Further reported cases of seizures resulting from e-cigarette use are required to establish a strong link between them. “We are actively seeking additional reporting. We’re encouraging health care professionals, consumers, parents, teachers and other concerned adults, as well as youth and young adult users to be aware of this potential health issue and report any past or future incidents of seizures following e-cigarette use to the FDA,” Gottlieb and Abernethy said in a statement.
4. CDC blames Juul for contributing to youth e-cigarette crisis
The CDC has accused Juul of playing a major role in the youth e-cigarette epidemic, CNBC reported. A CDC survey found that e-cigarettes showed the most significant increase in use among students compared to cigarettes and other tobacco-related products. Brian King, PhD, MPH, deputy director for research translation in the CDC's Office on Smoking and Health, said the rise in e-cigarette use corresponds to growing sales of Juul's products.
The CDC, FDA, US surgeon general, and public health officials have warned that the growing trend in e-cigarette or vaping use among youths can reverse 20 years of progress made in lowering teen smoking rates.
"These survey results are deeply troubling. They add to mounting concerns that the rise in youth use of e-cigarettes, especially Juul, is vastly expanding the number of kids addicted to nicotine, could be leading kids to and not away from cigarettes,” Matthew Myers, president of the Campaign for Tobacco-Free Kids, said in a statement.
5. Health officials want next FDA commissioner to continue crackdown on e-cigarettes
Public health officials have urged the Trump administration to strengthen efforts to curb the increasing use of e-cigarettes among adolescents, according to Kaiser Health News. They say that the issue is nearing a public health crisis and believe the FDA’s efforts to create a solution haven’t done enough.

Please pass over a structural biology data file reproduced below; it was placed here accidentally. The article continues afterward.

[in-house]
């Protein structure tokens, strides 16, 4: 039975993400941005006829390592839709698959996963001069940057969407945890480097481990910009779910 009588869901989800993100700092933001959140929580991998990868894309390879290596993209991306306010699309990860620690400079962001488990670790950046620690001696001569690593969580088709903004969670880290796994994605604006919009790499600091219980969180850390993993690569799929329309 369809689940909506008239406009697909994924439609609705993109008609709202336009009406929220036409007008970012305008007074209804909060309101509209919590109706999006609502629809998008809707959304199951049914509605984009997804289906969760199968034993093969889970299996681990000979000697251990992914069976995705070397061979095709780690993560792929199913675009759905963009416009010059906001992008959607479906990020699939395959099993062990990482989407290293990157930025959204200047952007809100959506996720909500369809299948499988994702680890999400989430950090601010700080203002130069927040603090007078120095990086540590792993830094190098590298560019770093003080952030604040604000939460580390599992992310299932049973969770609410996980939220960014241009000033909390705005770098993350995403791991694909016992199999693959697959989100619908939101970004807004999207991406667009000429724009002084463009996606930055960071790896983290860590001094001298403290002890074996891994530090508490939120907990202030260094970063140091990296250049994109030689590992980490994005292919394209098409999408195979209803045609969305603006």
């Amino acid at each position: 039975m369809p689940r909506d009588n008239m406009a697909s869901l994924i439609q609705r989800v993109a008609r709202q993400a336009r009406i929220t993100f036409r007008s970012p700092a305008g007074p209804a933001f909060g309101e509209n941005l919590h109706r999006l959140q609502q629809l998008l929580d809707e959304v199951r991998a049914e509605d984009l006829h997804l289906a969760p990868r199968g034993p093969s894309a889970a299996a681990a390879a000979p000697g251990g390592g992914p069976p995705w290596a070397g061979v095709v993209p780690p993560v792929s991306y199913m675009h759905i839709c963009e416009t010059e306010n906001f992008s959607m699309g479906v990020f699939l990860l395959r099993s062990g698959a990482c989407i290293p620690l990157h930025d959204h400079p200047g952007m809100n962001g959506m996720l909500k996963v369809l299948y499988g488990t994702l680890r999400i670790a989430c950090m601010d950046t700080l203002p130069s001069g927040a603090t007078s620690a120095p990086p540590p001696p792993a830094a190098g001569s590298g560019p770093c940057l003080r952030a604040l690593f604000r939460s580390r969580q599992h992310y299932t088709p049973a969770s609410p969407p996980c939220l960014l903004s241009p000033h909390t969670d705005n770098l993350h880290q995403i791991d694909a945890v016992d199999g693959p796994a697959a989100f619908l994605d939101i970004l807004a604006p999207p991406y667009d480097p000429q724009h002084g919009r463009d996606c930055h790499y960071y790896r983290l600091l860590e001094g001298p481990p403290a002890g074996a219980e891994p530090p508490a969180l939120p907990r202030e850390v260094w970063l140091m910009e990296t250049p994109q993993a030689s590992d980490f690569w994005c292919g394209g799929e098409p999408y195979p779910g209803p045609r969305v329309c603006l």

Gottlieb, who is resigning as FDA commissioner on Friday, April 5, launched a major campaign to regulate e-cigarettes and curb the epidemic of rising teen use during his time serving the position. While Gottlieb has received praise for challenging the tobacco and e-cigarette industries, health officials say they want to see more federal action.
1. Berry KM, Fetterman JL, Benjamin EJ, et al. Association of electronic cigarette use with subsequent initiation of tobacco cigarettes in US youths. JAMA Netw Open. 2019;2(2):e187794. doi:10.1001/jamanetworkopen.2018.7794.
2. Zhu SH, Sun JY, Bonnevie E, et al. Four hundred and sixty brands of e-cigarettes and counting: implications for product regulation. Tob Control. 2014;23:iii3-iii9. doi: 10.1136/tobaccocontrol-2014-051670.
3. Dunbar MS, Davis JP, Rodriguez A, et al. Disentangling within- and between-person fffects of shared risk factors on e-cigarette and cigarette use trajectories from late adolescence to young adulthood. Nicotine Tob Res. 2018. doi: 10.1093/ntr/nty179.
4. Vindhyal MR, Ndunda P, Munguti C, Vindhyal S, Okut H. Impact on cardiovascular outcomes among e-cigarette users: a review from National Health Interview Surveys. Presented at: 68th American College of Cardiology Scientific Session and Exposition; March 16-18, 2019; New Orleans; LA. Abstract A-19151.
5. Statement from FDA Commissioner Scott Gottlieb, MD, and Principal Deputy Commissioner Amy Abernethy, MD, PhD, on FDA’s ongoing scientific investigation of potential safety issue related to seizures reported following e-cigarette use, particularly in youth and young adults [news release]. Silver Spring, MD: FDA; April 3, 2019: fda.gov/NewsEvents/Newsroom/PressAnnouncements/ucm635157.htm. Accessed April 5, 2019.